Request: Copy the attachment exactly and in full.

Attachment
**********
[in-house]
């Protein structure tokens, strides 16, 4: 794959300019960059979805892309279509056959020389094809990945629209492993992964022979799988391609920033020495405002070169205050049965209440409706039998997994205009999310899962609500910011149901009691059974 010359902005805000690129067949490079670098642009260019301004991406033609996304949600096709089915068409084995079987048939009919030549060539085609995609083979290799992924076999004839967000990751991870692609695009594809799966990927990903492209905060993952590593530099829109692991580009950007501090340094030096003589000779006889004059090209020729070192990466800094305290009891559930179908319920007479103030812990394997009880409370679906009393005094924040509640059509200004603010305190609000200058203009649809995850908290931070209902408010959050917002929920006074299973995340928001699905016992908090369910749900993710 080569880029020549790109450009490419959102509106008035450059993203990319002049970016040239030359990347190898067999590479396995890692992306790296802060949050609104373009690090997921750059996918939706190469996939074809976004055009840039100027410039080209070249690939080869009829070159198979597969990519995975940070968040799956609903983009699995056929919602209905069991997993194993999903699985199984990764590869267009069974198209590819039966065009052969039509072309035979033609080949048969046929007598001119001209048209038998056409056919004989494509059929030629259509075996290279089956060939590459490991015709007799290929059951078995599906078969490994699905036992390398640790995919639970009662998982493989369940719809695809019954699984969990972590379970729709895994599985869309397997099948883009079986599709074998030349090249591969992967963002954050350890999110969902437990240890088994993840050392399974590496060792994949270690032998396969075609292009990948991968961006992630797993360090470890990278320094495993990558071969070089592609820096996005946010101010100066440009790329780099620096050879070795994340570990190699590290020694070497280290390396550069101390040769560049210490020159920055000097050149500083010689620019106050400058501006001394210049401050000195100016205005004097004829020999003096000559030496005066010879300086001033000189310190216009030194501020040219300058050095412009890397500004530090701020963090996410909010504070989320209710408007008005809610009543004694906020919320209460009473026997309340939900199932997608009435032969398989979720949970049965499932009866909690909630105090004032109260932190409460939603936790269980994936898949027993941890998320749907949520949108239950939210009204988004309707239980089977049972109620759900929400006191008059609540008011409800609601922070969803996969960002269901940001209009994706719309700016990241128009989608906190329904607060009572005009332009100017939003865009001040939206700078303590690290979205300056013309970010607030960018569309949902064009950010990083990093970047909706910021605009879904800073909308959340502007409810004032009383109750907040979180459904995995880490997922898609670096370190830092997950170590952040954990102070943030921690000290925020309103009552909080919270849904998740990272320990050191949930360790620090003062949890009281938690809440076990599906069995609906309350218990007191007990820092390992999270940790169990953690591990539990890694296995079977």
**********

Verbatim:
[in-house]
């Protein structure tokens, strides 16, 4: 794959300019960059979805892309279509056959020389094809990945629209492993992964022979799988391609920033020495405002070169205050049965209440409706039998997994205009999310899962609500910011149901009691059974 010359902005805000690129067949490079670098642009260019301004991406033609996304949600096709089915068409084995079987048939009919030549060539085609995609083979290799992924076999004839967000990751991870692609695009594809799966990927990903492209905060993952590593530099829109692991580009950007501090340094030096003589000779006889004059090209020729070192990466800094305290009891559930179908319920007479103030812990394997009880409370679906009393005094924040509640059509200004603010305190609000200058203009649809995850908290931070209902408010959050917002929920006074299973995340928001699905016992908090369910749900993710 080569880029020549790109450009490419959102509106008035450059993203990319002049970016040239030359990347190898067999590479396995890692992306790296802060949050609104373009690090997921750059996918939706190469996939074809976004055009840039100027410039080209070249690939080869009829070159198979597969990519995975940070968040799956609903983009699995056929919602209905069991997993194993999903699985199984990764590869267009069974198209590819039966065009052969039509072309035979033609080949048969046929007598001119001209048209038998056409056919004989494509059929030629259509075996290279089956060939590459490991015709007799290929059951078995599906078969490994699905036992390398640790995919639970009662998982493989369940719809695809019954699984969990972590379970729709895994599985869309397997099948883009079986599709074998030349090249591969992967963002954050350890999110969902437990240890088994993840050392399974590496060792994949270690032998396969075609292009990948991968961006992630797993360090470890990278320094495993990558071969070089592609820096996005946010101010100066440009790329780099620096050879070795994340570990190699590290020694070497280290390396550069101390040769560049210490020159920055000097050149500083010689620019106050400058501006001394210049401050000195100016205005004097004829020999003096000559030496005066010879300086001033000189310190216009030194501020040219300058050095412009890397500004530090701020963090996410909010504070989320209710408007008005809610009543004694906020919320209460009473026997309340939900199932997608009435032969398989979720949970049965499932009866909690909630105090004032109260932190409460939603936790269980994936898949027993941890998320749907949520949108239950939210009204988004309707239980089977049972109620759900929400006191008059609540008011409800609601922070969803996969960002269901940001209009994706719309700016990241128009989608906190329904607060009572005009332009100017939003865009001040939206700078303590690290979205300056013309970010607030960018569309949902064009950010990083990093970047909706910021605009879904800073909308959340502007409810004032009383109750907040979180459904995995880490997922898609670096370190830092997950170590952040954990102070943030921690000290925020309103009552909080919270849904998740990272320990050191949930360790620090003062949890009281938690809440076990599906069995609906309350218990007191007990820092390992999270940790169990953690591990539990890694296995079977």